A series of paintings by Jane Nicol.
Mitochondrial DNA is passed down from mother to daughter.
Behind each of us male or female, integral in forming the ground of perception on which we stand, is a lineage of women. Our mothers, their mothers and theirs before them, breathed, kissed, nurtured, chastised their truths, struggles, attitudes, and beliefs, their habits and traditions into our deepest unconscious.
These are so entwined in our deepest experiences of infancy that as we grow to individuation and reject the obvious and the uncomfortable, unknowingly we hold the most insidious “truths” of our mothers to be as self evident as the DNA they gave us and the ground we walk on.
In this series of paintings I am searching for the deeper and more stepped back awareness that portraiture requires. In which I seek to see more clearly who these women were and what their legacy is within me, and onward in my children. Painting them against a black ground the environment of their period is removed in an effort to show each only in the context of what is held within them and in their relationship to each other.
I knew them all and am growing to know them more as I descend more deeply into awareness of their presence within my psyche.
My great grandmother Minnie (Mitochondrial Descent No.1) was an imposing living legend in my childhood, until her death when I was 8. Her life had been an exotic legend. No more than 5 foot high, with a baby stashed in a traveling chest behind her she faced down a man-eating tiger with her husband’s gun and could kill a snake with a hatpin at 20 yards. She stands in my memory a fearless and frightening, old lady, imposingly straight, autocratic, elegant and fiercely loving.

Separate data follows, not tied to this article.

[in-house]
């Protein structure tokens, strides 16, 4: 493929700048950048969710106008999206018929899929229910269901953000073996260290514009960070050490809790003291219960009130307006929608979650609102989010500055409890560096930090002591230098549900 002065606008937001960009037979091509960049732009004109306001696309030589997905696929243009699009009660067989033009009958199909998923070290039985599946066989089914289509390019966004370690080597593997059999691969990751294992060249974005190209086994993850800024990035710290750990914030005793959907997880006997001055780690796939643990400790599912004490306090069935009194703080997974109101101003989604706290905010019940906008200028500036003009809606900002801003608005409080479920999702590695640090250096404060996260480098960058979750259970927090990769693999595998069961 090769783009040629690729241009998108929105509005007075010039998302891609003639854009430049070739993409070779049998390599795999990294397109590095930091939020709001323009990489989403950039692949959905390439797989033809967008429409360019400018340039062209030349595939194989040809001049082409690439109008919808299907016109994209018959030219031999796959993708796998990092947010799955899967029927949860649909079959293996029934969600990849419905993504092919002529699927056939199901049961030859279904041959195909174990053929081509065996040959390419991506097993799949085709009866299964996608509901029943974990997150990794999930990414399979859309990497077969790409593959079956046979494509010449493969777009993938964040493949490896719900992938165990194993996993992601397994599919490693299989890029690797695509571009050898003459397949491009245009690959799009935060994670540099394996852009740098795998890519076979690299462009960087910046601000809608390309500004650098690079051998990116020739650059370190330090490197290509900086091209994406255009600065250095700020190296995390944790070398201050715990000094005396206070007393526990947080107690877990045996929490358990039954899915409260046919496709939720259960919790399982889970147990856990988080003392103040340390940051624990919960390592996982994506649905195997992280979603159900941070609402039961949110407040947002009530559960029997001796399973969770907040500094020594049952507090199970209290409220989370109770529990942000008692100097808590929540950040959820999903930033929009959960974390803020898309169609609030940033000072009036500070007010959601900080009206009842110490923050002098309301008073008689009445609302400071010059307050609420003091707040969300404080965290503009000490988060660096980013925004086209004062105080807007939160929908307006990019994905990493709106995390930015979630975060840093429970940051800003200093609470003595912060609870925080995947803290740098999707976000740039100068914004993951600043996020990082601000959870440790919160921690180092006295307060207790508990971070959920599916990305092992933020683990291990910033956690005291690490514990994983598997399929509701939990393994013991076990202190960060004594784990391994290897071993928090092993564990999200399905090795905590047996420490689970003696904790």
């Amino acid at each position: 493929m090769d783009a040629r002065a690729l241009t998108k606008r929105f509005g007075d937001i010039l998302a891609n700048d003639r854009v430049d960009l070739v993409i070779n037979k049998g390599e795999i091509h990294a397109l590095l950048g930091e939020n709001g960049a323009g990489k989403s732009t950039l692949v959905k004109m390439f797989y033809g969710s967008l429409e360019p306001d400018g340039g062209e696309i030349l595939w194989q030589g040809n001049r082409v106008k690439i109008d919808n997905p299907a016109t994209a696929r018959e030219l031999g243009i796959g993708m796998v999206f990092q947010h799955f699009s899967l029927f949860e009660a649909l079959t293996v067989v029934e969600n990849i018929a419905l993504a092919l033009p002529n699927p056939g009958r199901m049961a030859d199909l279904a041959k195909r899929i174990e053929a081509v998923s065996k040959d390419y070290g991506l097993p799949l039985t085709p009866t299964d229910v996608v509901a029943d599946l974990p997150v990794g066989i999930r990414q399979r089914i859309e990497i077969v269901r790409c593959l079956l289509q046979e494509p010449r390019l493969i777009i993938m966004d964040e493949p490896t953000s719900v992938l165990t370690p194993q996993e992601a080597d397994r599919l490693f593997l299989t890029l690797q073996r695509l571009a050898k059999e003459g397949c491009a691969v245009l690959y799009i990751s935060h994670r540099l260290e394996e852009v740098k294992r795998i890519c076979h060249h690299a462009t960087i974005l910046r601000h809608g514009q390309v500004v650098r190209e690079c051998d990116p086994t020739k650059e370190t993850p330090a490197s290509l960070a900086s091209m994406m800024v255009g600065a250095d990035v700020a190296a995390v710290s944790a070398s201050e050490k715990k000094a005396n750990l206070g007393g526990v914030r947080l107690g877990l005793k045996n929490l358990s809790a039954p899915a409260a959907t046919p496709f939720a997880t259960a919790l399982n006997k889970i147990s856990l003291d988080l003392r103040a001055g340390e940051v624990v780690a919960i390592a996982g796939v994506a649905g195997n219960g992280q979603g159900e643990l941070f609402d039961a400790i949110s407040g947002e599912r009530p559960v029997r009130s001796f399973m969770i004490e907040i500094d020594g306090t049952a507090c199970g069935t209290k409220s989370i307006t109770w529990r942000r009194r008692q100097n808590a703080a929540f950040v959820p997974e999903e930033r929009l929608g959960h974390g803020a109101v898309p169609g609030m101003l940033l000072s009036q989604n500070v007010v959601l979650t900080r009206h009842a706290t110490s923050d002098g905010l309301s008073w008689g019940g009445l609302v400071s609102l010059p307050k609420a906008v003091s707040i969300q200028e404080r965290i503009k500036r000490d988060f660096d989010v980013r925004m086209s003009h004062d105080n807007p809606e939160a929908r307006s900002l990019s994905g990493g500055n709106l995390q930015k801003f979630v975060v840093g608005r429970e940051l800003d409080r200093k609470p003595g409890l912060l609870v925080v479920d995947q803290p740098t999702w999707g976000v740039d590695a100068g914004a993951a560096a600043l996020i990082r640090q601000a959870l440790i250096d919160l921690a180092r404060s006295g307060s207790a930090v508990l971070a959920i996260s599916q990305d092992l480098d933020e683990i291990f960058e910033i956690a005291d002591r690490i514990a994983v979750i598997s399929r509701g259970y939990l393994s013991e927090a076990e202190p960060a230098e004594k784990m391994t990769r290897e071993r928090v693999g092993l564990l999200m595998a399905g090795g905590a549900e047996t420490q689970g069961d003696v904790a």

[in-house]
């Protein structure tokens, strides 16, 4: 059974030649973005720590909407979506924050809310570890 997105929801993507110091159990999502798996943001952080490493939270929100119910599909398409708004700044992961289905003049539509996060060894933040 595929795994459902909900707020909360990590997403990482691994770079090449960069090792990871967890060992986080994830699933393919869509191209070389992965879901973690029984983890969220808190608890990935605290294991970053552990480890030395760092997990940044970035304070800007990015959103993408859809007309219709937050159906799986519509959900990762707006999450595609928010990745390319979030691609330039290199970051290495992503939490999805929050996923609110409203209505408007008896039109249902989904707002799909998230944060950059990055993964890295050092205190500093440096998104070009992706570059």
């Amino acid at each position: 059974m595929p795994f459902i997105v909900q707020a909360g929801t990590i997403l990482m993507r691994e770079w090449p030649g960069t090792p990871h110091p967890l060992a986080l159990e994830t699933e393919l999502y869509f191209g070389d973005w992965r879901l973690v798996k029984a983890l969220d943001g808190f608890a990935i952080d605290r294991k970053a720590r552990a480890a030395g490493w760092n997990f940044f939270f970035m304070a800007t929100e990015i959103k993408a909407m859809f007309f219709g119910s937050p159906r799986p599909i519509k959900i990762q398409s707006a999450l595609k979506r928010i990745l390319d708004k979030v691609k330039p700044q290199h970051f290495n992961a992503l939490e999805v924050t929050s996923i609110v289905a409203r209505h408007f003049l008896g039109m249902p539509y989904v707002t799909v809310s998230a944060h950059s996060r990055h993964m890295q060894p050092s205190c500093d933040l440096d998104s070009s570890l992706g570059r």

Her eldest daughter, Eileen Constance (Mitochondrial Descent No.2) was my much loved mother-grandmother. Her sweet gentle presence and support is always with me. Her martyrdom to those she loved is a trait I have spent much of my life trying to renounce.
My mother Alison Hope Margarett (Mitochondrial Descent No.3) was a part of a generation of women who went to war. Her generation went from sheltered childhood into an enduring reality of sudden traumatic death and destruction. It shaped who she became. Experiences too appalling to be metabolized were shut down, locked away, and papered over with a romantic ideal of reality.
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